Anthony Joshua Fight: Given the sport’s unpredictability, it can be a slippery slope to assign too much meaning to a single fight in a boxer’s career. When you’re talking heavyweights, where one punch can end a fight at any time, it’s even more difficult.
Yet it’s hard to ignore just how damaging a loss would be for former unified champion Anthony Joshua on Saturday when he looks to regain his trio of world titles against Andy Ruiz Jr. in Diriyah, Saudi Arabia (DAZN, noon ET). Given how potentially damaging his June upset loss was to his psyche and invincibility, it’s also not out of bounds to suggest this weekend’s result will be the defining moment of the 30-year-old Joshua’s career.
As the biggest star in global boxing and a veritable rock star in his native England, Joshua (22-1, 21 KOs) wasn’t alone in expecting his U.S. debut at New York’s Madison Square Garden eight months ago against the late replacement Ruiz (33-1, 22 KOs) would go differently. One left hook to the ear, however, crippled Joshua’s equilibrium in Round 3 and triggered a lengthy implosion that — unfairly or not — called into question whether he ever was as great as his level of popularity suggested.
By choosing to activate his mandatory rematch clause, Joshua showed plenty of pride in doubling down on himself. But given the almost audacious fight purses he has regularly commanded fighting in front of upwards of 90,000 fans in U.K. soccer stadiums overflowing with rabid fans, many have questioned whether a second straight loss sends Joshua away from fighting for good.
Joshua’s rumored windfall of $85 million on Saturday, which played a big part in the fight being staged in a 15,000-seat outdoor stadium that was built just for this event over the past three weeks, certainly doesn’t hurt that argument. But AJ has dismissed such a notion in recent days following a fight camp held at the British Embassy in Saudi Arabia that saw Joshua largely seclude himself from the eyes of the media.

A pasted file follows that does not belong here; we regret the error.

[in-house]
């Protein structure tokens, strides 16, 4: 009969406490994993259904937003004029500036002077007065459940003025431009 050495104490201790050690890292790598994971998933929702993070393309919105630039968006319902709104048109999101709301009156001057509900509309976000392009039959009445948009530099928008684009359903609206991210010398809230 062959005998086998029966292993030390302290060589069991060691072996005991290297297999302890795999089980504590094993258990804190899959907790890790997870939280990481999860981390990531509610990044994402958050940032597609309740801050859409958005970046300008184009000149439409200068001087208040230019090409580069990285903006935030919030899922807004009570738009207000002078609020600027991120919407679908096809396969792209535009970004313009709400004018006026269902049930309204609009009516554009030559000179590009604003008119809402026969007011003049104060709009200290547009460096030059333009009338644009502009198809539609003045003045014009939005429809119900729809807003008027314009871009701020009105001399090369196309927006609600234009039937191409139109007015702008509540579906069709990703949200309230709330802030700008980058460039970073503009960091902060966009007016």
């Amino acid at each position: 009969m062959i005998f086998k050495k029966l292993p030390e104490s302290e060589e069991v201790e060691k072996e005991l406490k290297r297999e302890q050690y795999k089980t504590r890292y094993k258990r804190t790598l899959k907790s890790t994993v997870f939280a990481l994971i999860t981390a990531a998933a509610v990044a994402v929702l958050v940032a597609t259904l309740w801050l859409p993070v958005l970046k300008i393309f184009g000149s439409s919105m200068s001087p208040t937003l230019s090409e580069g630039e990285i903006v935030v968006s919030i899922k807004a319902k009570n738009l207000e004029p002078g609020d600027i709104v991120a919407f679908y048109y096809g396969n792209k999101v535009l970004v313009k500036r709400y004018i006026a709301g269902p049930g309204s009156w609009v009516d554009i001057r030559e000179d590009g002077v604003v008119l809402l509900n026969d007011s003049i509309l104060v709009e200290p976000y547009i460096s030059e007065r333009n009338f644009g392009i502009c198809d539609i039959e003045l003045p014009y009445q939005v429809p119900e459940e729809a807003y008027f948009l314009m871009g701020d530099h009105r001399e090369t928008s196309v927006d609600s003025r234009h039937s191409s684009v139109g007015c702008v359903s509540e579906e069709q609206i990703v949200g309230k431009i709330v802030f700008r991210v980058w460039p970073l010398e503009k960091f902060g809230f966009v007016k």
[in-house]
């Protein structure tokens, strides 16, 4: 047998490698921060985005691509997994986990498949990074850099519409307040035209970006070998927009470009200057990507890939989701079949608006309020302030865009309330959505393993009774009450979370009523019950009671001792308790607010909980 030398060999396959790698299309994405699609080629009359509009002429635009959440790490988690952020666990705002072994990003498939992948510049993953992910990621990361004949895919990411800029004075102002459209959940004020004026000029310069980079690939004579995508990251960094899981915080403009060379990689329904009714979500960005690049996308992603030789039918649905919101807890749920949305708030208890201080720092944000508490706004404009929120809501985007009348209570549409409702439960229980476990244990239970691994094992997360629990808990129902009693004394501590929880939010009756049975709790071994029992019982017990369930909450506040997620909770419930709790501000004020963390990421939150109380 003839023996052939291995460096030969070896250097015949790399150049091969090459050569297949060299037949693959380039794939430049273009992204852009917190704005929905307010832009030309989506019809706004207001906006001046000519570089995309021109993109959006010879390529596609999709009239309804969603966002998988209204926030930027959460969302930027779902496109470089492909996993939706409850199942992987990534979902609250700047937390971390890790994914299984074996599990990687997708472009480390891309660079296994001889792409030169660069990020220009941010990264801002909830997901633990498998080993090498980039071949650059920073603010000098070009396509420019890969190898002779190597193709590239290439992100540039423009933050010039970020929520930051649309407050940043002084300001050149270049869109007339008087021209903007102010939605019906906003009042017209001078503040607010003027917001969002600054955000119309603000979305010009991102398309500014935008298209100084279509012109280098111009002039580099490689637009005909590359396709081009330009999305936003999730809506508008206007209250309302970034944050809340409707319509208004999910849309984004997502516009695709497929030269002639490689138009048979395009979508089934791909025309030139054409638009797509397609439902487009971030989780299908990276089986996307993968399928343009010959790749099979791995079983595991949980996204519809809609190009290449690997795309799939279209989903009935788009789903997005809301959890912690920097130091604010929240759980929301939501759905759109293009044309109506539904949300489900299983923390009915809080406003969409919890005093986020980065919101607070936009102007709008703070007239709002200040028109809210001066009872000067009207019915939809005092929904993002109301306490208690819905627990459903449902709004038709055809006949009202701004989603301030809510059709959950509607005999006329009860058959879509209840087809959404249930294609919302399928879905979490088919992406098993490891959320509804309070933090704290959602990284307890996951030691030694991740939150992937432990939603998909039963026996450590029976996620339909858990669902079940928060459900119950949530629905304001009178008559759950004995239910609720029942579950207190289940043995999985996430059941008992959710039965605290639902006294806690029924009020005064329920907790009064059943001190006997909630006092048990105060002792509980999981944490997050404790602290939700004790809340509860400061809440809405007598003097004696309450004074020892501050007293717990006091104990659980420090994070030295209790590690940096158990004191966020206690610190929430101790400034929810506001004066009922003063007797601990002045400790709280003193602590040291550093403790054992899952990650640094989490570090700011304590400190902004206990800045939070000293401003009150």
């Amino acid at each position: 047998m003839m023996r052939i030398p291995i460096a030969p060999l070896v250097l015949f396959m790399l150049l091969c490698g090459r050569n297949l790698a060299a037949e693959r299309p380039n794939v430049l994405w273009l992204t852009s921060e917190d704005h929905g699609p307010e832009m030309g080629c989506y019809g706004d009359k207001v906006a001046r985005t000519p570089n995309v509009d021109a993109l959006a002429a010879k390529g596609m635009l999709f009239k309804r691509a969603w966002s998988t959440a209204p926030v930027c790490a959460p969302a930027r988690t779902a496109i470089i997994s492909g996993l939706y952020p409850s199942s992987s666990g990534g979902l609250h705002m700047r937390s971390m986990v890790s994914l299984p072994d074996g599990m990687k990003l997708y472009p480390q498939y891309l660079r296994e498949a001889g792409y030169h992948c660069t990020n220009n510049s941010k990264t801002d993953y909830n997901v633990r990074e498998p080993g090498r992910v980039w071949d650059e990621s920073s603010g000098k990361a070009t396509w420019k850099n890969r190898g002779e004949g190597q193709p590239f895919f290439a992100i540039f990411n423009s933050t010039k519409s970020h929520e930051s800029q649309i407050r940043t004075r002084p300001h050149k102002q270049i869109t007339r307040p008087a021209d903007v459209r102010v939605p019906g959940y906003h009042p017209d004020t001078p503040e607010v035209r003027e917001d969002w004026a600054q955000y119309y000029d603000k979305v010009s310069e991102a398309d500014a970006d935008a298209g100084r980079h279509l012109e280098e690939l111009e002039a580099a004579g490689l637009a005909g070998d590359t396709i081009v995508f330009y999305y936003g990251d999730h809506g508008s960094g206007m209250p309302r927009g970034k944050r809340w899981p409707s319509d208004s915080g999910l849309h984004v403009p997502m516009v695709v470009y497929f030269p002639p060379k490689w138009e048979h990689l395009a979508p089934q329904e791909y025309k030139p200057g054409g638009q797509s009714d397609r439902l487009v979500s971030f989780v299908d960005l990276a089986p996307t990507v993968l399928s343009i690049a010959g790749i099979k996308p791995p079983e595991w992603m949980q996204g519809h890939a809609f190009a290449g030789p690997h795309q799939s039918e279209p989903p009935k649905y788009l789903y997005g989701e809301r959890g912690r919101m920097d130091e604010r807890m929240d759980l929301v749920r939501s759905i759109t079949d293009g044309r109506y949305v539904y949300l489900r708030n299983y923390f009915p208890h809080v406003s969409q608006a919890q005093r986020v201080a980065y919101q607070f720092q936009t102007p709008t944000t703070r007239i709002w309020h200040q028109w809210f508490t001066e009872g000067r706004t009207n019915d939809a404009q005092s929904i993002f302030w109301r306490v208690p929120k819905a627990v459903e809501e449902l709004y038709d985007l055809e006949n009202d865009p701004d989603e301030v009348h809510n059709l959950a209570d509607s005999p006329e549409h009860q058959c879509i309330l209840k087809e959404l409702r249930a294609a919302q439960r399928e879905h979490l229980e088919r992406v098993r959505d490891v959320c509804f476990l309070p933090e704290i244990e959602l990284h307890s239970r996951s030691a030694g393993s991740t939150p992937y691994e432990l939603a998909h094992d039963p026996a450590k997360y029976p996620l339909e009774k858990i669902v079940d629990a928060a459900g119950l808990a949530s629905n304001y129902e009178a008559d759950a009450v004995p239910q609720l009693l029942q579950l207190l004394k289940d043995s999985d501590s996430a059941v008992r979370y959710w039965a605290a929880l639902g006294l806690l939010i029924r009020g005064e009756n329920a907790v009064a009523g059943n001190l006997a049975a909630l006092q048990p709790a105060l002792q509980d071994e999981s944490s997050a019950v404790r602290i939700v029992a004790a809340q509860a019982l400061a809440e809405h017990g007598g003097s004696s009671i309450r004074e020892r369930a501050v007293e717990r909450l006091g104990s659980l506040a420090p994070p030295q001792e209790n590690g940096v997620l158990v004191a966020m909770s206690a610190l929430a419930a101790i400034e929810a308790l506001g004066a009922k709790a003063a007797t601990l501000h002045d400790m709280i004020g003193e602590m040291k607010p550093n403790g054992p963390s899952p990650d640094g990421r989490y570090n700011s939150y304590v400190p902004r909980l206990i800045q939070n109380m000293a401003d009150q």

The exact state of Joshua’s mentality has become the overwhelming narrative entering this fight, turning boxing writers into armchair psychologists while looking to assess which fighter should be the favorite. The oddsmakers have liked Joshua from the beginning and if one is looking for extra reasons to believe, the 6-foot-6 slugger emerged from seclusion during fight week with longer hair and an unkempt beard, suggesting a mindset less of global humanitarian and more of refocused fighter.
Joshua also kept on-site photographers at his public workout when he unveiled a physique that was noticeably leaner than the nearly 250 pounds of sculpted muscle he typically fights at. It’s a decision that Joshua had balked at the suggest of for years, but a change that was seemingly necessary given how well Ruiz, despite a four-inch height and eight-inch reach deficit, relied on his speed to break Joshua down.
“I was asked if this [fight] will be a special moment and I said no because I know I belong there. It’s not special, I’ve been there, I know what I’m doing,” Joshua said. “When I regain those belts, I will probably keep calm and stay focused. It’s not a time to celebrate, it’s time to keep that challenge, mindset and find the next target, so one by one I’m picking them off. I’ve been doing that since I started boxing and Ruiz is just my next target on my list.”